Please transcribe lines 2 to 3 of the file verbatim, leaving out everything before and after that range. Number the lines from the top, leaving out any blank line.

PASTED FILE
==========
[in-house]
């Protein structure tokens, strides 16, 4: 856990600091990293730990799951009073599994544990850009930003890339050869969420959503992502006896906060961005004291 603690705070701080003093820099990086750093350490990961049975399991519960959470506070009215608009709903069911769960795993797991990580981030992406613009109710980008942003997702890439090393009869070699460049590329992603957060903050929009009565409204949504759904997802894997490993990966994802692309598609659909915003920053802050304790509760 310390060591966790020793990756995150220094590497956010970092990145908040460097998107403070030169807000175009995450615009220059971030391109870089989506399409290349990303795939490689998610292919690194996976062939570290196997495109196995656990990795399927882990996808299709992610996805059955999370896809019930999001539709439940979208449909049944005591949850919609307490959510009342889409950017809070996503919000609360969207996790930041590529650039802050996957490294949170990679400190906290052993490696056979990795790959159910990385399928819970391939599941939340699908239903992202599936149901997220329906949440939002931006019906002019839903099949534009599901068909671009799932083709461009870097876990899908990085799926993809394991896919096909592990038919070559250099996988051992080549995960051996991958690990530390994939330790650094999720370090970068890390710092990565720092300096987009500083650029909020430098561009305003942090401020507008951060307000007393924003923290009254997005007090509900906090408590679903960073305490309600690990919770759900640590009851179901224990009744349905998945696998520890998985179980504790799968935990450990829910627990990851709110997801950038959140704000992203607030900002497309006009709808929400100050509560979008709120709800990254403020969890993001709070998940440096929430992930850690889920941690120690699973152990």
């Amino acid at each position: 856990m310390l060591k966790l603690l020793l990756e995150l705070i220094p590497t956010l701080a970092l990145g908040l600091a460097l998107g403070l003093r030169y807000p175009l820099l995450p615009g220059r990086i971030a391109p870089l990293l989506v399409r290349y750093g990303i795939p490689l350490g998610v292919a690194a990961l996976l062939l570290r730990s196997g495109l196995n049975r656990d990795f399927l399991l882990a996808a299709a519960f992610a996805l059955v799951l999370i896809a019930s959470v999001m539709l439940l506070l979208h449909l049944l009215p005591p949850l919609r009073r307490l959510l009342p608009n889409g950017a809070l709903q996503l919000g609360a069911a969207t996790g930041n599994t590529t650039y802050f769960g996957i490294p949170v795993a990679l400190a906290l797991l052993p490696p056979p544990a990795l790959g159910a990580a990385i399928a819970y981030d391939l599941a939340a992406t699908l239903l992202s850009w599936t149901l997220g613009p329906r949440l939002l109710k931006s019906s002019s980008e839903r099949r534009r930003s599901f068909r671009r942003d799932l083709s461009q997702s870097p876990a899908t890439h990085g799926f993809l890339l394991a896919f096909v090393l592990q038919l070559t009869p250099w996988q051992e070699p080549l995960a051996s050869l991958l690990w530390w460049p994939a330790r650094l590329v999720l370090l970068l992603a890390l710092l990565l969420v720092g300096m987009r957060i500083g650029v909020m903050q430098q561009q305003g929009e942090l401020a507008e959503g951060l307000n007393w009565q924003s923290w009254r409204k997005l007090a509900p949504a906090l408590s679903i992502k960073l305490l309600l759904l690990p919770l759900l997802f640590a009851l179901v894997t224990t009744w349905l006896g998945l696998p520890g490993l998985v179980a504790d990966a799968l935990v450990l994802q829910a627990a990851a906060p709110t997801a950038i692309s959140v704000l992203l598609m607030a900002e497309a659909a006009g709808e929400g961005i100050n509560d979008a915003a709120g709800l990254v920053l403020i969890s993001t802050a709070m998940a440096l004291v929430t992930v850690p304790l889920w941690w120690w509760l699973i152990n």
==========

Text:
């Protein structure tokens, strides 16, 4: 856990600091990293730990799951009073599994544990850009930003890339050869969420959503992502006896906060961005004291 603690705070701080003093820099990086750093350490990961049975399991519960959470506070009215608009709903069911769960795993797991990580981030992406613009109710980008942003997702890439090393009869070699460049590329992603957060903050929009009565409204949504759904997802894997490993990966994802692309598609659909915003920053802050304790509760 310390060591966790020793990756995150220094590497956010970092990145908040460097998107403070030169807000175009995450615009220059971030391109870089989506399409290349990303795939490689998610292919690194996976062939570290196997495109196995656990990795399927882990996808299709992610996805059955999370896809019930999001539709439940979208449909049944005591949850919609307490959510009342889409950017809070996503919000609360969207996790930041590529650039802050996957490294949170990679400190906290052993490696056979990795790959159910990385399928819970391939599941939340699908239903992202599936149901997220329906949440939002931006019906002019839903099949534009599901068909671009799932083709461009870097876990899908990085799926993809394991896919096909592990038919070559250099996988051992080549995960051996991958690990530390994939330790650094999720370090970068890390710092990565720092300096987009500083650029909020430098561009305003942090401020507008951060307000007393924003923290009254997005007090509900906090408590679903960073305490309600690990919770759900640590009851179901224990009744349905998945696998520890998985179980504790799968935990450990829910627990990851709110997801950038959140704000992203607030900002497309006009709808929400100050509560979008709120709800990254403020969890993001709070998940440096929430992930850690889920941690120690699973152990």
């Amino acid at each position: 856990m310390l060591k966790l603690l020793l990756e995150l705070i220094p590497t956010l701080a970092l990145g908040l600091a460097l998107g403070l003093r030169y807000p175009l820099l995450p615009g220059r990086i971030a391109p870089l990293l989506v399409r290349y750093g990303i795939p490689l350490g998610v292919a690194a990961l996976l062939l570290r730990s196997g495109l196995n049975r656990d990795f399927l399991l882990a996808a299709a519960f992610a996805l059955v799951l999370i896809a019930s959470v999001m539709l439940l506070l979208h449909l049944l009215p005591p949850l919609r009073r307490l959510l009342p608009n889409g950017a809070l709903q996503l919000g609360a069911a969207t996790g930041n599994t590529t650039y802050f769960g996957i490294p949170v795993a990679l400190a906290l797991l052993p490696p056979p544990a990795l790959g159910a990580a990385i399928a819970y981030d391939l599941a939340a992406t699908l239903l992202s850009w599936t149901l997220g613009p329906r949440l939002l109710k931006s019906s002019s980008e839903r099949r534009r930003s599901f068909r671009r942003d799932l083709s461009q997702s870097p876990a899908t890439h990085g799926f993809l890339l394991a896919f096909v090393l592990q038919l070559t009869p250099w996988q051992e070699p080549l995960a051996s050869l991958l690990w530390w460049p994939a330790r650094l590329v999720l370090l970068l992603a890390l710092l990565l969420v720092g300096m987009r957060i500083g650029v909020m903050q430098q561009q305003g929009e942090l401020a507008e959503g951060l307000n007393w009565q924003s923290w009254r409204k997005l007090a509900p949504a906090l408590s679903i992502k960073l305490l309600l759904l690990p919770l759900l997802f640590a009851l179901v894997t224990t009744w349905l006896g998945l696998p520890g490993l998985v179980a504790d990966a799968l935990v450990l994802q829910a627990a990851a906060p709110t997801a950038i692309s959140v704000l992203l598609m607030a900002e497309a659909a006009g709808e929400g961005i100050n509560d979008a915003a709120g709800l990254v920053l403020i969890s993001t802050a709070m998940a440096l004291v929430t992930v850690p304790l889920w941690w120690w509760l699973i152990n």